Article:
Sophomore Lit

An Arts and Books podcast
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Episodes of Sophomore Lit

Spoon River…wider than a mile. Okay, now that we have that out of our way, join Lisa Schmeiser as we discuss Edgar Lee Master’s poetic collection *Spoon River Anthology *(1915). John McCoy with Lisa Schmeiser.
Anarchy in the U. K. (LeGuin)! David Woken talks a lot of politics and a little story as we discuss The Dispossessed (1974). John McCoy with David Woken.
Gena Radcliffe and John don’t blab any drab gab—they chatter hep patter about Jack Kerouac’s “October in the Railroad Earth” (1957) and Allen Ginsberg’s “Howl” (1954-55). John McCoy with Gena Radcliffe.
I no I wil be smart won day. Until thin I will diskus Daniel Keyes’s epistolary novel Flowers for Algernon (1966) with Jason Snell. John McCoy with Jason Snell.
Please invite in Jelani Lee and Matt Skuta to discuss Bram Stoker’s Dracula (1897). We can’t start until you do. John McCoy with Jelani Sims and Matt Skuta.
Let’s all hunker around this match and discuss some of the tales by Hans Christian Andersen. David Loehr returns. John McCoy with David J. Loehr.
It’s phraseology and pachyderms, as Daniel Daughetee discusses Orwell’s “Politics and the English Language” (1946) and “Shooting an Elephant” (1936). John McCoy with Daniel Daughetee.
Enjoy every, every minute of Phil and John discussing Thornton Wilder’s Our Town (1938). John McCoy with Phil Gonzales.
Maybe you should consider listening to this episode, in which Sammi C. discusses Jane Austen’s Persuasion (1817). Actually, we must insist. John McCoy with Sammi C.
Marina McCoy returns to discuss faith, fairies, and newspapers in Francis Pharcellus Church’s “Yes, Virginia, There is a Santa Claus” (1897). John McCoy with Marina McCoy.
Why am I persecuted here? Travis Bedard discusses Arthur Miller’s 1953 The Crucible. John McCoy with Travis Bedard.
I think that I will never see brothers so drunk as we three. Drunken Thanksgiving continues this year with Rob, Dan, and John discussing Joyce Kilmer’s Trees (1914). John McCoy with Rob McCoy and Dan McCoy.
Who cares who John Galt is? Bridget Kennedy discusses the geniuses and moochers of Ayn Rand’s Atlas Shrugged (1957). John McCoy with Bridget Kennedy.
Jelani Sims returns to discuss Richard Wright’s 1940 wake-up call, Native Son. John McCoy with Jelani Sims.
O Captain, My Captain, the podcast has begun! Daniel Daughetee discusses two Whitman poems about Lincoln. John McCoy with Daniel Daughetee.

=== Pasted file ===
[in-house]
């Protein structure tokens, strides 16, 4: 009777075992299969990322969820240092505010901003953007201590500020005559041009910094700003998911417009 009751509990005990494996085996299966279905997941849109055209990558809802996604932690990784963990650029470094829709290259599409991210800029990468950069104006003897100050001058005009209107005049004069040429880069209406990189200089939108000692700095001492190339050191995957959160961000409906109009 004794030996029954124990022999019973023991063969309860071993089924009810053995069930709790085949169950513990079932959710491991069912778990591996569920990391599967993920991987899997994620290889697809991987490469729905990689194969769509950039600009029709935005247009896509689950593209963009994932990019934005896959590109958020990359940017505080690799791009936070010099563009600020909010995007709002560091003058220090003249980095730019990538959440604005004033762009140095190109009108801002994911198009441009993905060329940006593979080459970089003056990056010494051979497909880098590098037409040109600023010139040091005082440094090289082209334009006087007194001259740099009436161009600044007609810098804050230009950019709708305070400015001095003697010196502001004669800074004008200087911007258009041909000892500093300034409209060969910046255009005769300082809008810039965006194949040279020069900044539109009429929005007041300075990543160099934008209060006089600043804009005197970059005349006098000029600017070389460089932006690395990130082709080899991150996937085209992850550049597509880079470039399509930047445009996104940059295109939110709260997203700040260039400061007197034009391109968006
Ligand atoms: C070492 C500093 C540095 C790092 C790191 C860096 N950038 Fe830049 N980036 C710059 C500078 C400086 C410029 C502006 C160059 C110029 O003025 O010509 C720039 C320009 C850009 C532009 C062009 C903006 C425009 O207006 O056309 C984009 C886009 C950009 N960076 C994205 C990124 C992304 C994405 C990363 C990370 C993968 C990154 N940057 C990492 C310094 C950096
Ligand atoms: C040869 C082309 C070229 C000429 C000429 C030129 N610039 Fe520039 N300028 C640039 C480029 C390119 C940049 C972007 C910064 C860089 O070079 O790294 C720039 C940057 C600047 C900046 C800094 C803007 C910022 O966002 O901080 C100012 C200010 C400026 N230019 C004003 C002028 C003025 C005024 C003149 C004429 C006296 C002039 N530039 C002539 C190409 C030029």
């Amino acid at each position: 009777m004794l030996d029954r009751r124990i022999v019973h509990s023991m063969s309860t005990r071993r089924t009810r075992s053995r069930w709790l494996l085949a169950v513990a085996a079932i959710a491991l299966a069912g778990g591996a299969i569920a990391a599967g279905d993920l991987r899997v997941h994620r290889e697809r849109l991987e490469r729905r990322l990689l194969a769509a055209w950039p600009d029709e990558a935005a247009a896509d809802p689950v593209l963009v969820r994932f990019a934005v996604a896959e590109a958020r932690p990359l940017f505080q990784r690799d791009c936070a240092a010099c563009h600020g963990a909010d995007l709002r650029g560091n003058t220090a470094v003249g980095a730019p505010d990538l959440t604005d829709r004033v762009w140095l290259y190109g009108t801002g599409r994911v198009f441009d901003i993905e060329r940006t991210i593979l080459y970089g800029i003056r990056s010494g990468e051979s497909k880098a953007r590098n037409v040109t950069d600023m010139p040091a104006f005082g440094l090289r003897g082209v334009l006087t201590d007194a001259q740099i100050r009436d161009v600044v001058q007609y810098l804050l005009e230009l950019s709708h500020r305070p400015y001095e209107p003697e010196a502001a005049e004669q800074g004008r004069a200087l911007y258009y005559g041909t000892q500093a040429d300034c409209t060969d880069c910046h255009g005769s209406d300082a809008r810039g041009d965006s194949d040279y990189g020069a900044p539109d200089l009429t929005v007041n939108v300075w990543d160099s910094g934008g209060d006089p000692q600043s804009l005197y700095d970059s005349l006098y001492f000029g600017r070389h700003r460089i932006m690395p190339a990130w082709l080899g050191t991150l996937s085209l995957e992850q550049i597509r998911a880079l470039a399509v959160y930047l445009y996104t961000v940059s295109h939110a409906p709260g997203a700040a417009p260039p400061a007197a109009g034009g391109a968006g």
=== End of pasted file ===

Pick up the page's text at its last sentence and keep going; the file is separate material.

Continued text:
I considered posting an hour of static, but instead here’s Erin Gambrill and me discussing Don Delillo’s postmodern novel White Noise (1985). John McCoy with Erin Gambrill.
Last night I dreamed I did a podcast again. It seemed to me that Gena Radcliffe discussed Rebecca by Daphne Du Maurier (1935). John McCoy with Gena Radcliffe.
Christmas isn’t Christmas without presents, and literary podcasts aren’t literary podcasts without an exhaustive conversation about Louisa May Alcott’s essential coming of age book. Shannon Campe discusses. John McCoy with Shannon Campe.
Happy 100th episode everybody! For this special Sophomore Lit, I asked random people what they remembered most about their high school literature classes. John McCoy.
Och, please dinnae make fun of non-Scottish people Darren Husted and John as they discuss and try to read aloud excerpts of Robert Burns’s “Tam O’ Shanter” (1791) and “To a Mouse” (1785). John McCoy with Darren Husted.
You’re the Martian now, Dog! Jason Snell discusses frontiers and sad houses in Ray Bradbury’s The Martian Chronicles (1950).
It’s fruitcake weather! John and Marina discuss memory, dog bones, and kites in Truman Capote’s “A Christmas Memory” (1956).
It’s a big long book about Victorian religion and railroad investments! Daniel Reifferscheid discusses Samuel Butler’s The Way of All Flesh (1903).
There is no joy in Mudville. My brother Dan discusses “Casey at the Bat” (1888). Happy Thanksgiving!
And still bellowing he came. Jacob Haller discusses William Faulkner’s “The Bear” (1942).
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